Elaborate a bit on the color theory post. The most important aspect of getting the colours correct in a picture is setting the white balance. It is a term used in digital photography that relates to the cameras attempts to remove colour casts due to the colour of the light source. By setting the correct white balance in a picture the colours will be correct. One can set the white balance either when taking the picture or, if one is shooting in RAW mode, in a photo editing program like Adobe Photoshop.
Our eyes adjust naturally to the colour fluctuations in color temperature of everyday lighting conditions. We judge all colours relative to the color of the whitest white. When setting the white point we use colour temperature as the way to adjust. The colour temperature is given in the unit Kelvin and says how much we must heat up a black oven for it to glow like the color does. Kelvin starts at the absolute zero which is the coldest anything can be, the electrons stands still. It increases in the same ways as Celsius, i.e, 1 Celsius = 1 Kelvin.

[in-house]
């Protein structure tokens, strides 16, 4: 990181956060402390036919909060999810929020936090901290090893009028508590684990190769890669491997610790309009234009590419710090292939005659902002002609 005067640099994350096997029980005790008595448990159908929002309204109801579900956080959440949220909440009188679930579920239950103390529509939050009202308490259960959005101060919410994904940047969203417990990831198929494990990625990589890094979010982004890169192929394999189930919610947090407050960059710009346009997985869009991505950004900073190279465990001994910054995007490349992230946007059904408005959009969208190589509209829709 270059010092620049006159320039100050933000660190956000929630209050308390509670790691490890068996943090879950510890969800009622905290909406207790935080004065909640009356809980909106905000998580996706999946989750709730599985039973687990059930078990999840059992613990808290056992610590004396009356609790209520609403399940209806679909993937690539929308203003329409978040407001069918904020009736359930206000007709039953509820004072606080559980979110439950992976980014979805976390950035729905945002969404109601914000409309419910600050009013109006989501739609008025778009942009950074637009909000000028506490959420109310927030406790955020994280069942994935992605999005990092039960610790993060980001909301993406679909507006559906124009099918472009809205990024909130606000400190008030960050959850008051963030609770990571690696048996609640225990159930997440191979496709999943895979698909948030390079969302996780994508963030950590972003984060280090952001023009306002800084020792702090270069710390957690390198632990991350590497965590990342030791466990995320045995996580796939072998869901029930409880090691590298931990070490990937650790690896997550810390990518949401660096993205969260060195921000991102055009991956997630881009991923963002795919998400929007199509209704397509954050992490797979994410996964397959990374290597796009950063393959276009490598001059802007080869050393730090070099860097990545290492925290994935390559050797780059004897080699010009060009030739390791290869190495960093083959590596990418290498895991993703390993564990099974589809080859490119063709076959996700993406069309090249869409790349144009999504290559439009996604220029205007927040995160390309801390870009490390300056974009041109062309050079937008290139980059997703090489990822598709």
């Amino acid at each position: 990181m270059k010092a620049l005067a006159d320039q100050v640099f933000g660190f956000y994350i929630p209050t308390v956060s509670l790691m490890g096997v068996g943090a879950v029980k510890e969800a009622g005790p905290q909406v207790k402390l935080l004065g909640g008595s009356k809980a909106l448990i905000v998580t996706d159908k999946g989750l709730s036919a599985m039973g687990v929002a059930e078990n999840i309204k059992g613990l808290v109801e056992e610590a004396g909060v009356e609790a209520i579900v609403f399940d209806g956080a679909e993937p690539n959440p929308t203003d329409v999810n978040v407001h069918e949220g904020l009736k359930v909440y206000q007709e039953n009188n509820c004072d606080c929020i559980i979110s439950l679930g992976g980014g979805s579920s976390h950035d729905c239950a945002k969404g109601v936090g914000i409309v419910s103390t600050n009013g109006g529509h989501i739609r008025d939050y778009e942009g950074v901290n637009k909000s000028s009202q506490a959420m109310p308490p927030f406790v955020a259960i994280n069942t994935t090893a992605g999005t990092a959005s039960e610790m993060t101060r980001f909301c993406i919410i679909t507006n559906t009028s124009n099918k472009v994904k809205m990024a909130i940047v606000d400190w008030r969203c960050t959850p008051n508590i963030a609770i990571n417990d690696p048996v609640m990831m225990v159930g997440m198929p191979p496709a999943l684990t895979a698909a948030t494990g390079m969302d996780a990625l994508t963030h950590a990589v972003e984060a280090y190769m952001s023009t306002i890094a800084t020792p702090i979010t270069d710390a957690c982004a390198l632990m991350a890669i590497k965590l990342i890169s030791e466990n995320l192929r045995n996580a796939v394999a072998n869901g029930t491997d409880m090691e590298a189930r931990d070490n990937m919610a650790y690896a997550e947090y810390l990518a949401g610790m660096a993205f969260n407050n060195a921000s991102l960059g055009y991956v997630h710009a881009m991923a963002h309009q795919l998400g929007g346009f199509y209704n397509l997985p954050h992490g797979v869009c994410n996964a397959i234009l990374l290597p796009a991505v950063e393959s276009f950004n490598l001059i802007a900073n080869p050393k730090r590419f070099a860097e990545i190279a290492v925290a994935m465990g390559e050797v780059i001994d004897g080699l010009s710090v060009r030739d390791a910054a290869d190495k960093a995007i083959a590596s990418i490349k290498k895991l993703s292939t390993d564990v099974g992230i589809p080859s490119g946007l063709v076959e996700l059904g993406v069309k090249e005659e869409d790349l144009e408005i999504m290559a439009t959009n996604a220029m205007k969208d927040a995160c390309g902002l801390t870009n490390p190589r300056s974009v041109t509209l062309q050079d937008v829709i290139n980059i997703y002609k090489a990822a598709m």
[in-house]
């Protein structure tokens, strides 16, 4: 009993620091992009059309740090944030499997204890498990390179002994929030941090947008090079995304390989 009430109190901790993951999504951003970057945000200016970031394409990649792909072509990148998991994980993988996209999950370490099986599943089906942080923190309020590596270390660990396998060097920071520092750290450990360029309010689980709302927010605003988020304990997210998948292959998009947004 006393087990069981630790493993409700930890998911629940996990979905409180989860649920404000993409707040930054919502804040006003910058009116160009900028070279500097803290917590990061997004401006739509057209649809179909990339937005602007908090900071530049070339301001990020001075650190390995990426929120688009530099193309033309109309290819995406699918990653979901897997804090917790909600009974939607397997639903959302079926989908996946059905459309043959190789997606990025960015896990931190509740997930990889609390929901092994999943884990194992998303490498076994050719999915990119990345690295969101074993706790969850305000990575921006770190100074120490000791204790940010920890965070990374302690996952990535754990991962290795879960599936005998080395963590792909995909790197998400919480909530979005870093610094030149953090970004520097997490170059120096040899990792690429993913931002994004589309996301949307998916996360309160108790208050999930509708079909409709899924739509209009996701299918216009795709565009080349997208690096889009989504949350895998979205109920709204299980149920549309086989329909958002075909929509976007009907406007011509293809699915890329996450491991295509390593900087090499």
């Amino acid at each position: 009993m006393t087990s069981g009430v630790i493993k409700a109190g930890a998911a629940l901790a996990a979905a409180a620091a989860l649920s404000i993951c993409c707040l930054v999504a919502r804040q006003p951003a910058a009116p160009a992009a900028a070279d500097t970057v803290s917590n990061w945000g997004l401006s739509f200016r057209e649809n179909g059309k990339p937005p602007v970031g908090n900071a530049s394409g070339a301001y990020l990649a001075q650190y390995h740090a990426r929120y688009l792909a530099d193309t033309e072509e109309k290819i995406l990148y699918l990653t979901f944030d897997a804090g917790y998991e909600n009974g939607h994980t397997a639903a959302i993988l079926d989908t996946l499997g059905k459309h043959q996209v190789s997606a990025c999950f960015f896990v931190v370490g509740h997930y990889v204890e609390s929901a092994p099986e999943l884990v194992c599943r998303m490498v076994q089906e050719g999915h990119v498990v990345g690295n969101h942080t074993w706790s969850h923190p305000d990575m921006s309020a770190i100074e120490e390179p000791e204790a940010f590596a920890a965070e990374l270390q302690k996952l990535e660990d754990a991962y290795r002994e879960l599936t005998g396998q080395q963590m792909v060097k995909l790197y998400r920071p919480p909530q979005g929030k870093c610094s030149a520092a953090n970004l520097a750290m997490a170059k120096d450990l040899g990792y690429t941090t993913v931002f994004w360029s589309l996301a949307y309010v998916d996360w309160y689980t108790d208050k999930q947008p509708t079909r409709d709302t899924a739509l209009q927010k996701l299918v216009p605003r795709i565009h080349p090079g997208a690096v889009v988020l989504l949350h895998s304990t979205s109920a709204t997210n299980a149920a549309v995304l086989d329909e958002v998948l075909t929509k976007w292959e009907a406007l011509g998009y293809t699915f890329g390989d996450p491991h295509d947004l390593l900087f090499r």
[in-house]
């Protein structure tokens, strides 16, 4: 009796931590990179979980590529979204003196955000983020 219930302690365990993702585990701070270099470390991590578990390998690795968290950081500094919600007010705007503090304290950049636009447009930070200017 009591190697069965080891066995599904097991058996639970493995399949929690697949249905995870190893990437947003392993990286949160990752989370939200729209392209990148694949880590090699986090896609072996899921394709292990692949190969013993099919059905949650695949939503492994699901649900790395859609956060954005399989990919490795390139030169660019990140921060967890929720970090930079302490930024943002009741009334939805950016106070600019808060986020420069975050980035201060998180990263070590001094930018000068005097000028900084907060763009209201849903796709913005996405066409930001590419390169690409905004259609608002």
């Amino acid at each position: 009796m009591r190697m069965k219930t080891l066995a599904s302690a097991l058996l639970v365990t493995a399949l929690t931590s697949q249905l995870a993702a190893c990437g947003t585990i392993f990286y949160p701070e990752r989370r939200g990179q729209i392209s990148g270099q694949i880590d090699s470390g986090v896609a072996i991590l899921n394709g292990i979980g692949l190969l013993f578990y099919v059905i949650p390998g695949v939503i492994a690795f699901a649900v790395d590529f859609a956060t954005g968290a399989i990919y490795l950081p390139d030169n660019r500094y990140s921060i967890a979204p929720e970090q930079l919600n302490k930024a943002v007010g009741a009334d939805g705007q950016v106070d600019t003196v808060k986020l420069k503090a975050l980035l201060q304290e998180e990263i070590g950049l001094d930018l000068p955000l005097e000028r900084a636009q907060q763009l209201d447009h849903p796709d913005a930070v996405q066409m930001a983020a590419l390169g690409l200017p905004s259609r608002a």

It is beneficial to memorize the Kelvin scale for the most common lighting conditions:
One of the best way to get correct color is to use a gray card. Take a picture with the light directly to the gray card in the scene, and then take the picture without it. In Photoshop, or other similar photo editing software, one can select the gray card as the white point and then synchronize the white point for the two pictures. It will remove the color casts from the light and give a much better basis for minor color corrections later.